Nearly 60 percent of those who have been out of work for two years or longer say they have stopped looking for a new job, a "frightening" discovery in a new Harris Poll of unemployed Americans.
Overall, 43 percent of the jobless said they have given up, according to the poll
released in conjunction with Express Employment Professionals, a job placement service.
A total of 83 percent of those polled also believe the U.S. economic system benefits the rich.
This year’s survey of 1,513 jobless Americans age 18 and older indicates that unemployment is becoming a chronic condition. More than half, 51 percent, reported they haven’t been on a job interview since 2014, and 40 percent of the unemployed reported being out of work for more than 24 months. In addition, 40 percent said that they expected their search to be difficult, but “it’s been more difficult than I thought.”
“This is a tale of two economies,” said Bob Funk, CEO of Express, and a former chairman of the Federal Reserve Bank of Kansas City. “Those with skills and jobs are seeing a slow but steady recovery from the days of the Great Recession. But far too many are still being left behind, a fact often masked by a declining unemployment rate and a low labor force participation rate,” Funk said.
“It’s frightening to see this many people who could work say they have given up. The country can’t afford to let this many people fall behind. We clearly also need to equip people with the skills required for the jobs that are available,” Funk said.
Other highlights of the poll:
- 83 percent say economic benefits are skewed to the rich.
- 66 percent say they don't apply for minimum-wage jobs because the pay is too low.
- The unemployed are spending just 11.7 hours a week looking for work.
- More than half — 51 percent — say they haven't had a job interview since 2014.
- There's virtually no stand-out preference in the presidential race: 27 percent prefer presumptive Democratic nominee Hillary Clinton, while 23 percent favor likely Republican Donald Trump.
Meanwhile, the U.S. economy created the fewest number of jobs in more than 5-1/2-years in May as manufacturing and construction employment fell sharply.
Nonfarm payrolls increased by only 38,000 jobs last month, the smallest gain since September 2010, the Labor Department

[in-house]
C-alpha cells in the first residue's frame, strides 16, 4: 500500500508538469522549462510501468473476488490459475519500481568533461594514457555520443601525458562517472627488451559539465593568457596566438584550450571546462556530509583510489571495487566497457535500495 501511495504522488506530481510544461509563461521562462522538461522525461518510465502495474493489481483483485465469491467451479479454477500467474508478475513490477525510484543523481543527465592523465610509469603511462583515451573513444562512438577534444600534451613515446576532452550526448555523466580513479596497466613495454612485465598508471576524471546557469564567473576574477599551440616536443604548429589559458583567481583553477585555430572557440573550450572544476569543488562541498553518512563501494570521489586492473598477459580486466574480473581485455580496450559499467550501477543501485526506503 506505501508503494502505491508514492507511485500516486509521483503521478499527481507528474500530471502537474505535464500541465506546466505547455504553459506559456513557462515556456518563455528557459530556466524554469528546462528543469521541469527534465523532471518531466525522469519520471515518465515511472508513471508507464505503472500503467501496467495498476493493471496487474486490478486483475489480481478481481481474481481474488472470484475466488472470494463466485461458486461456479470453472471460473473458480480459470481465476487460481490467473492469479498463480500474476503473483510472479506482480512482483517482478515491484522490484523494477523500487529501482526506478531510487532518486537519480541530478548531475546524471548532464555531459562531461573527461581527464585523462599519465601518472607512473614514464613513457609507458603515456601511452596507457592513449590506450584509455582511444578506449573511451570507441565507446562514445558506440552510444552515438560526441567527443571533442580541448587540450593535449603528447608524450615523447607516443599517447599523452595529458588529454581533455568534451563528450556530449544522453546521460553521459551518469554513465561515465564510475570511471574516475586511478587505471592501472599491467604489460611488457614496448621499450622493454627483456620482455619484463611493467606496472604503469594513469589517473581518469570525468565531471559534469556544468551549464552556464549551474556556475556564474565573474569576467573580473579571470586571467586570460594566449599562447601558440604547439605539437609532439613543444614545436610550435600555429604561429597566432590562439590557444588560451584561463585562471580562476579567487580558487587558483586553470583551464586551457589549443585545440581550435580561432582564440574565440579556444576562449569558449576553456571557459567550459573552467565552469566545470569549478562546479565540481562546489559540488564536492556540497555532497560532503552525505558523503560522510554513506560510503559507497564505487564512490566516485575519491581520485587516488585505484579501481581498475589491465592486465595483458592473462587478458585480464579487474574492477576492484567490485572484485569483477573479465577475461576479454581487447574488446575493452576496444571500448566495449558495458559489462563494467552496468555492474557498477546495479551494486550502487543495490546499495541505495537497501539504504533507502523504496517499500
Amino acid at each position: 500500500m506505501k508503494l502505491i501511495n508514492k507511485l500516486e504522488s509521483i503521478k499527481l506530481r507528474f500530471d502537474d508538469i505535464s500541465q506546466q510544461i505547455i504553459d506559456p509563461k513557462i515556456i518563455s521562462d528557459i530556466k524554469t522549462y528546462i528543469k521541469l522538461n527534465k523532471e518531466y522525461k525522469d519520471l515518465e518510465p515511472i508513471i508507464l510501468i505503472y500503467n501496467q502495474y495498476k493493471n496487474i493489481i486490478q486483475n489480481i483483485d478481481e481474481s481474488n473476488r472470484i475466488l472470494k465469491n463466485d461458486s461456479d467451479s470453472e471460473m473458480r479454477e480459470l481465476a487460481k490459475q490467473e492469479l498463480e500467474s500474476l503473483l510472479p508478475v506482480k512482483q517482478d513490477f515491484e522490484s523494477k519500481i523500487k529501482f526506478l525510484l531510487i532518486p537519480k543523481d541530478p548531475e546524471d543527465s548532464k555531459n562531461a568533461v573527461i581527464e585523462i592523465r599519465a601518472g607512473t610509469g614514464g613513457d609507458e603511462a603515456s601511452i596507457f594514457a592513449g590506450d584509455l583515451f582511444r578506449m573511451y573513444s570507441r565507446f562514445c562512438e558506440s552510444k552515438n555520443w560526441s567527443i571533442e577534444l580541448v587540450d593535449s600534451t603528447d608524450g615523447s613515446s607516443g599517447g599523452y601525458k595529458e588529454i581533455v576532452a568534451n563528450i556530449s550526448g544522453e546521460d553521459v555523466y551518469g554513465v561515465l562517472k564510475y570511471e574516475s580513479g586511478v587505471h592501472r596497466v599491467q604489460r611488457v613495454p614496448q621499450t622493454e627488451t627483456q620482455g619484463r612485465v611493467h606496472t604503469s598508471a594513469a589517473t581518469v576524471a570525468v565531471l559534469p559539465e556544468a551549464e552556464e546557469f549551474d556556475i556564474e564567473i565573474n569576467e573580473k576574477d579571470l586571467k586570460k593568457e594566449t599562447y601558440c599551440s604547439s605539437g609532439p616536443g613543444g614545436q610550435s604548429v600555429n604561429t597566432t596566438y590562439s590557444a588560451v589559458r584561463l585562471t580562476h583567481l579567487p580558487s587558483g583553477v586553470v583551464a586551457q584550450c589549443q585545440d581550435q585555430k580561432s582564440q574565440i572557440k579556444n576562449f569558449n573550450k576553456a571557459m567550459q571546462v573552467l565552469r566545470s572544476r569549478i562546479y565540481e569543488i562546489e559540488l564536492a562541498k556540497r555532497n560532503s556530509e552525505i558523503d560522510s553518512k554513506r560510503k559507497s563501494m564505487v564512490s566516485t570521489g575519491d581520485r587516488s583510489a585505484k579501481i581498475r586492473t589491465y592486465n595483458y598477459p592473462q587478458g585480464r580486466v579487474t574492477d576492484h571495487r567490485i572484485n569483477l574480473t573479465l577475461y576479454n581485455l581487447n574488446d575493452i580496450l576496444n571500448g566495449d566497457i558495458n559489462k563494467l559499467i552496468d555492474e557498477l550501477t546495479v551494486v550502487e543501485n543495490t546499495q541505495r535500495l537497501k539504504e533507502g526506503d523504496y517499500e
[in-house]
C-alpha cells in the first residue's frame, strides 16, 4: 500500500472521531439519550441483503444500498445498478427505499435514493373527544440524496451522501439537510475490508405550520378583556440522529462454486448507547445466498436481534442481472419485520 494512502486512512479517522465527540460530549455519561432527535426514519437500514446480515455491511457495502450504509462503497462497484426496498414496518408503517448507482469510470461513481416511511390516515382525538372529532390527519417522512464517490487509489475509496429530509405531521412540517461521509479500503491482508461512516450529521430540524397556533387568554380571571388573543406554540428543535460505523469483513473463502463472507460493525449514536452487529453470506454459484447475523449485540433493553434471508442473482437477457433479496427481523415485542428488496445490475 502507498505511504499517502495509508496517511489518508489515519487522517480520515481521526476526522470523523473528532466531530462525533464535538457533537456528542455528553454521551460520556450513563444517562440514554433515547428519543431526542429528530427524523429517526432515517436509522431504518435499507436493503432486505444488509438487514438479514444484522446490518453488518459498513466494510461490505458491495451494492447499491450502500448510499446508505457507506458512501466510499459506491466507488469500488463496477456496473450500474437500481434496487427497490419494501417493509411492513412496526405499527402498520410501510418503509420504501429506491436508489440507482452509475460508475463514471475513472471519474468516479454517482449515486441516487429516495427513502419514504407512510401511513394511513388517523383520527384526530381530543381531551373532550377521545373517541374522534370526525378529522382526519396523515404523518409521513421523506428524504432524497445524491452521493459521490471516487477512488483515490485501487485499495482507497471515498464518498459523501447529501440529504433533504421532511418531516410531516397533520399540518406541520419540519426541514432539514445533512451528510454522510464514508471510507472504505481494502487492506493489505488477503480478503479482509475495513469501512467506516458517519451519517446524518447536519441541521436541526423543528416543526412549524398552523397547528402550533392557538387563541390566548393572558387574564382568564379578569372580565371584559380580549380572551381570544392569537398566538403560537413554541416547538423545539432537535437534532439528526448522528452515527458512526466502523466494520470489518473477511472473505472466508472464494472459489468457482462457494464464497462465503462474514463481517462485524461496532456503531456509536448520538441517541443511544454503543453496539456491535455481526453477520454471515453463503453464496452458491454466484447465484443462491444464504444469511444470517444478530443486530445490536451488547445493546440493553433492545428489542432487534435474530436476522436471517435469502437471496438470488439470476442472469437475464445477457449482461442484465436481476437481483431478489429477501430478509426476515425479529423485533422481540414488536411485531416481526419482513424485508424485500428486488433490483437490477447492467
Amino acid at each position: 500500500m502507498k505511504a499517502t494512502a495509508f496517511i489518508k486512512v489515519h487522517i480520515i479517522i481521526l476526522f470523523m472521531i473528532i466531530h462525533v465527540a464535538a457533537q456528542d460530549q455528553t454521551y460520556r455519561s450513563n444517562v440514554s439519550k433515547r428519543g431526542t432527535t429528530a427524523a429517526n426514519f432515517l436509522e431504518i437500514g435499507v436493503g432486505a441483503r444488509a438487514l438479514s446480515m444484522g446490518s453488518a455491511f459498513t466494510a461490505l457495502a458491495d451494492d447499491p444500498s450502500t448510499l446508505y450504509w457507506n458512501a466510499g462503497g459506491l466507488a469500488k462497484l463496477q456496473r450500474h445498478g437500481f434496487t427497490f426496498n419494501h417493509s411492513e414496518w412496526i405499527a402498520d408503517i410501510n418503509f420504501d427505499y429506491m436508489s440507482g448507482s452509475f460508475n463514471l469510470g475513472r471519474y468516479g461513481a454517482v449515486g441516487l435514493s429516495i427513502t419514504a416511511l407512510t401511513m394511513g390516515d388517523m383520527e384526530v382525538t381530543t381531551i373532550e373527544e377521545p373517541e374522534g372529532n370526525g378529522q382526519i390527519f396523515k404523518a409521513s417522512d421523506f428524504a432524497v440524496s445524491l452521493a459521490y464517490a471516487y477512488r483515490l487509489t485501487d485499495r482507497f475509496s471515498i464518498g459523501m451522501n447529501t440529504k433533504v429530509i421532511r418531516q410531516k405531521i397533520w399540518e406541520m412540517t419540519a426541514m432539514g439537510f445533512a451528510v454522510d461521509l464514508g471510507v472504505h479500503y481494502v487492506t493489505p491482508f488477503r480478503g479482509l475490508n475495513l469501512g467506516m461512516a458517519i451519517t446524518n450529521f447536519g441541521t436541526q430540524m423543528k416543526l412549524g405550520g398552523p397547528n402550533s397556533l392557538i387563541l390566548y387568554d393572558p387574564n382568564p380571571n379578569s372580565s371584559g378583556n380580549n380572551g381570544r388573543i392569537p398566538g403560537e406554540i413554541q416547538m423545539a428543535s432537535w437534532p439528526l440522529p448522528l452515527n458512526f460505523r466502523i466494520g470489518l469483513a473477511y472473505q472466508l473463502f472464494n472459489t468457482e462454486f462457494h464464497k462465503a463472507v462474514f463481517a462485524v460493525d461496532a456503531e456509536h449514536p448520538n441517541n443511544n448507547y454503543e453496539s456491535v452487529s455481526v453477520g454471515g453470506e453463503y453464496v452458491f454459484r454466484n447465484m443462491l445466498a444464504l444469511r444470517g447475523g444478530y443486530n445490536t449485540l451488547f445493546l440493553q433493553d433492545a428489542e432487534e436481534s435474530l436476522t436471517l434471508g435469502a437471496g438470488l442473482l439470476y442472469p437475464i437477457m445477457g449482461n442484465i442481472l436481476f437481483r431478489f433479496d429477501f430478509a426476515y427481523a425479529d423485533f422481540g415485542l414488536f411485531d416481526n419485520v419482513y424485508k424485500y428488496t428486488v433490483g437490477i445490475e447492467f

said on Friday. Employment gains were also restrained by a month-long strike by Verizon workers, which depressed information sector payrolls by 34,000 jobs.
The number of Americans who are no longer in the labor force
surged by 664,000 in May to hit an all-time high of 94.7 million.
The labor force participation rate dipped from 62.8 percent in April to 62.6 percent in May, near its 38-year low. The participation rate has declined by 0.4 percentage points over the past two months.
Adding the number of unemployed workers to the people not in the labor force, there are now over 102 million Americans who are either unemployment or no longer looking for work, the Labor Department's Bureau of Labor Statistics
reported on Friday.
Underscoring the report's weakness, employers hired 59,000 fewer workers in March and April than previously reported. While the unemployment rate fell three-tenths of a percentage point to 4.7 percent in May, the lowest level since November 2007, that was because 458,000 Americans gave up the search for work, Reuters
Some economists said the sharp slowdown in employment last month was payback after unseasonably warm weather boosted hiring in February and March. They also viewed the weak payroll growth as a delayed response to tepid economic growth in the previous two quarters.
"The simplest explanation is that job growth tends to respond with a lag to GDP growth, and GDP growth was rather weak around the turn of the year. This would suggest job growth should recover along with overall growth in economic activity," said Michael Feroli, an economist at JPMorgan in New York.
Despite the poor performance in May, job creation has averaged 150,000 a month this year. That is well above the 100,000 monthly employment increase that Yellen has said is needed to keep up with growth in the work-age population.
(Newsmax wire services contributed to this report).
© 2023 Newsmax Finance. All rights reserved.